Notes on the text
These notes, by John McGivering, are partly new, and partly based on the ORG. Roger Ayers has contributed some notes on military history. The page and line numbers below refer to the Macmillan (London) Standard Edition of Life's Handicap, as published and frequently reprinted between 1891 and 1950.
Because of the large percentage of Irishmen in the ranks, a number of Fenians deliberately enlisted in the 1860s with the intention of formenting mutiny. In 1863 John Boyle O’Reilly, aged nineteen, enlisted in the 10 Hussars He was, by all accounts, intelligent and popular with all ranks. His attempts at subversion were inept and certainly do not appear to have been heinous …… he was charged with ‘knowledge of an intended mutiny’ and in spite of the testimony of his colonel …. That he had always been a good soldier, a court-martial sentences him to be shot. His sentence was commuted to life imprisonment , then to twenty-three years transportation to Western Australia….. he contrived to escape…. and fled to the United States.[Page 213, line 15] Castle Garden Fort Clinton, on the tip of Manhattan in New York City, was so called from 1855 to 1890 when used as an emigrant receiving depot before Ellis Island was opened..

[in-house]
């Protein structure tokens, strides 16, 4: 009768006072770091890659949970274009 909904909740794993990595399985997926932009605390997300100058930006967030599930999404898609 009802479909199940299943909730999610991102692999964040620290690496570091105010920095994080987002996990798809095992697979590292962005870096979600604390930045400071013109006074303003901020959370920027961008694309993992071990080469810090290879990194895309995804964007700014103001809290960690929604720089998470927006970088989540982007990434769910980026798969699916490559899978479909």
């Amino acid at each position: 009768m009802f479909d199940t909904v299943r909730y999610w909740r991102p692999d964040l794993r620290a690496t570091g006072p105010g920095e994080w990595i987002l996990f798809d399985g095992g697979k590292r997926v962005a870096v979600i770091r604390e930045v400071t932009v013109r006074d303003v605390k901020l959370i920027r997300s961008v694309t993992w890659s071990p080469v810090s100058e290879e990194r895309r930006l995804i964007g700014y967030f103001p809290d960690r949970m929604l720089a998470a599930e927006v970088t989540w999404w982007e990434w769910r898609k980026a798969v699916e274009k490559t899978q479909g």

[Byron Farwell, Mr. Kipling’s Army, George J. McLeod Limited in Canada, W. W. Norton Inc. in U. S. A. and W. W. Norton & Co. Ltd, London, page 92]
When you’re wounded and left on Afghanistan’s plains,[Page 230, line 10] chloride of lime a disinfectant.
An’ the women come out to cut up what remains,
Jest roll to your rifle an’ blow out your brains
An' go to your Gawd like a soldier.